More Seed Starting Ideas

I had convinced myself it was okay not to garden this year with a wee babe due on planting day, but after I found the snap together square foot garden boxes at Sam’s Club, I’m thinking again. 

I had also told myself not to bother trying to start seeds indoors again, since all previous attempts had flopped because of insufficient light.  Then I got my Family Fun Magazine in the mail.  They showed a child starting garden seeds in a plastic baseball card organizer. (If a child can do it…right?)  He filled the pockets with seed starting mix and pushed a seed in the top of each one, then used suction cups to attach it to the sunniest window.  Here’s a photo of one unfilled to help illustrate.  Since they are pressed up right against the glass, low light isn’t much of a problem anymore.

I can see two possible problems here:  1.  There are no drain holes to help prevent overwatering (but then I wouldn’t want them to drip down my window! and 2. What if the suction cups decide to let go?  Ooh, that could get messy.  I’m headed to Hobby Lobby with my coupon for card sleeves anyway.  I’ll let you know how it goes.

This blogger uses ziploc bags to start her seeds and a commenter said she attaches her clear baggies to the window with suction cups too.

I hesitate to even show you these since they are so awesome, yet I can’t find them for sale anywhere.  These containers are called, Windowherbs by Zodesign, and were designed so you could grow an entire herb garden indoors.  I wonder how lettuce would do in them during the winter?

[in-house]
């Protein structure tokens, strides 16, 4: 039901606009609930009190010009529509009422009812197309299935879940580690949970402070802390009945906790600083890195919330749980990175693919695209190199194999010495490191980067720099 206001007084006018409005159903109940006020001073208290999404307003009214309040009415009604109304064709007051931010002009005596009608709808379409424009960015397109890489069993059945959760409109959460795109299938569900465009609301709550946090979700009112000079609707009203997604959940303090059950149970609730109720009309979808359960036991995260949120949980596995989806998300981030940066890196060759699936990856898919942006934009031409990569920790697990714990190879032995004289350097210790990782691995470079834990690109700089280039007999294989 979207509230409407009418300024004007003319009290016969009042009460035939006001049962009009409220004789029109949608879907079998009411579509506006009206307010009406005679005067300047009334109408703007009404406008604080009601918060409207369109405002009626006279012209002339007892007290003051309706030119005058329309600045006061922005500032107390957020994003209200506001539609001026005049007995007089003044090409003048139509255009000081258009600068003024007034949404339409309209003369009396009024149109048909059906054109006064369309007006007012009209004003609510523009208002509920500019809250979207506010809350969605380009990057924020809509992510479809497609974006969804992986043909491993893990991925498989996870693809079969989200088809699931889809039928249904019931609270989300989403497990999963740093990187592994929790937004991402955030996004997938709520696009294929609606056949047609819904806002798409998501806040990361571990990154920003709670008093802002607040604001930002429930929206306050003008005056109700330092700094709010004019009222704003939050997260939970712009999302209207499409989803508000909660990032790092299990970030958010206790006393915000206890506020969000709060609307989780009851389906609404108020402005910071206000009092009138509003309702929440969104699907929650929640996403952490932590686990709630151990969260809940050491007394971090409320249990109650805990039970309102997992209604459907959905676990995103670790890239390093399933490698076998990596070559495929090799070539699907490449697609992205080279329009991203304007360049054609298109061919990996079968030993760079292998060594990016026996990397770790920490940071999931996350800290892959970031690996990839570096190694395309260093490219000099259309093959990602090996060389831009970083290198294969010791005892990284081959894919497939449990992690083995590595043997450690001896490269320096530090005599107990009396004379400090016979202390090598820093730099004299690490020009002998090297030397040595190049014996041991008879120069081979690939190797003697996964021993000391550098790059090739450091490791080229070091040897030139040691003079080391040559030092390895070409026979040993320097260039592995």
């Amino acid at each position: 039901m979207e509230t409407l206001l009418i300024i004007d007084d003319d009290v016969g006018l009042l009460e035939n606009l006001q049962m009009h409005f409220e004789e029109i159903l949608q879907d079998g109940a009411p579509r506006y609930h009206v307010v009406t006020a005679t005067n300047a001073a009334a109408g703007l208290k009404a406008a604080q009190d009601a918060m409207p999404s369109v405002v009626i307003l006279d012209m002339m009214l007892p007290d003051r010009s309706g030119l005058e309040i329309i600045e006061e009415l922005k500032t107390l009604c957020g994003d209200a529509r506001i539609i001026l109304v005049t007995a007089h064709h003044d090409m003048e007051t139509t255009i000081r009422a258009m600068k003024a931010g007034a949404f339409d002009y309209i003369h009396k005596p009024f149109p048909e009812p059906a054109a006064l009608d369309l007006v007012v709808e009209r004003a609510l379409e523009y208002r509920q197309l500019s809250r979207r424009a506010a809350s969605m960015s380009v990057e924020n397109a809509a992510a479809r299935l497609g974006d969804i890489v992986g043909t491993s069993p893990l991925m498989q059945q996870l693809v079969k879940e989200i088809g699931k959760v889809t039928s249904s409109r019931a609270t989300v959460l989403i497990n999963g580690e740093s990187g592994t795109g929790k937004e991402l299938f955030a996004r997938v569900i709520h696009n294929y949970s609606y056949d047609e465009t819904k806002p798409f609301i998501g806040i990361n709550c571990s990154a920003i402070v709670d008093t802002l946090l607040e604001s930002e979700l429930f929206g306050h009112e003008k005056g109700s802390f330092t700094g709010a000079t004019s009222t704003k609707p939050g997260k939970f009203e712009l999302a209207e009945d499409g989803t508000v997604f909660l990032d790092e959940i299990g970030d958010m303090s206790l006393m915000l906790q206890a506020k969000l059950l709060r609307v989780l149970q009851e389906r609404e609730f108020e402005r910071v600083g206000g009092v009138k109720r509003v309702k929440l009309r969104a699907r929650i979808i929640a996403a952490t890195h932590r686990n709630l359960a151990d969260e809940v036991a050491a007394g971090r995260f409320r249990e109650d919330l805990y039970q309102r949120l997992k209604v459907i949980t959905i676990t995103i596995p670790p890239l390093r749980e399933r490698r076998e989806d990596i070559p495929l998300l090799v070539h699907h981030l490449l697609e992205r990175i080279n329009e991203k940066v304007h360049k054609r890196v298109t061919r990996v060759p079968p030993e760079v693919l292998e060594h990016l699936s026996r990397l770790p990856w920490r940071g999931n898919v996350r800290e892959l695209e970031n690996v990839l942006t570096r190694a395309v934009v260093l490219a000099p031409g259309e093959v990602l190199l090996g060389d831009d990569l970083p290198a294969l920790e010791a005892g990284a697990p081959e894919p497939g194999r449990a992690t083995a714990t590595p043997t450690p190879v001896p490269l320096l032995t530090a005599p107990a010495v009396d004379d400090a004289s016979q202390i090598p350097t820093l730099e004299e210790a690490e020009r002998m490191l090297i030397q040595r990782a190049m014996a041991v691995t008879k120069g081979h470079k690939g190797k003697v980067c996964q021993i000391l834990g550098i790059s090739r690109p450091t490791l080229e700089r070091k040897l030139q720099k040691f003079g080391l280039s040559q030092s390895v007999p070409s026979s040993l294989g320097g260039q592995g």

7 thoughts on “More Seed Starting Ideas

  1. Eveline :) says:

    Angela, try just tomatos. start small then every year you learn more about your garden. I just give it also I small start. just a few weeks and baby arives? take some rest when you can.

    Greatings Eveline!

  2. Staci says:

    That is NEAT! I could just imagine having those card things up all over the children’s bedroom windows! (high enough to keep babe out) And if it did fall, well then it’s a mess that can be cleaned, the satisfaction though, if they succeed, now that’s priceless!

  3. kimwithfourboyzz says:

    OH! You have older kids that could help:)! And grass clippings will help with keeping the weeds from growing so fast. I plan to use cardbord this year to, to help with keeping the weeds down hopefully for the hole summer:)! And I love the windowherbs pot!!! Maybe it will be on sale after planting season!

  4. Angela says:

    In a traditional garden, grass clippings are great weed barriers. We found it worked even better if we put a thick layer of black and white newspaper under the grass clippings. This kept the grass from stealing nitrogen from the soil as it decompose. At the end of fall we tilled it all under and made a very rich soil. This year I’m hoping to move away from row gardening and see if it really is more efficient and less weedy to do it the squarefoot way.

  5. Maria says:

    I found an article on another blog that said the windowherb planters were not available stateside. Suggested a window aquarium that is available at Target instead.

  6. Sue Champion says:

    Angela, at the Suburban Lawn and Garden Center in Martin City, MO, there is a huge bin full of all the returned black plant-pots, including the little multi-packs that would be perfect for starting seeds. And they are free. People could call around to their local garden shops before dropping in. Ask on Craig’s list if anyone has some to donate. I have a bunch in my barn that I now have a use for – thanks for the great ideas.

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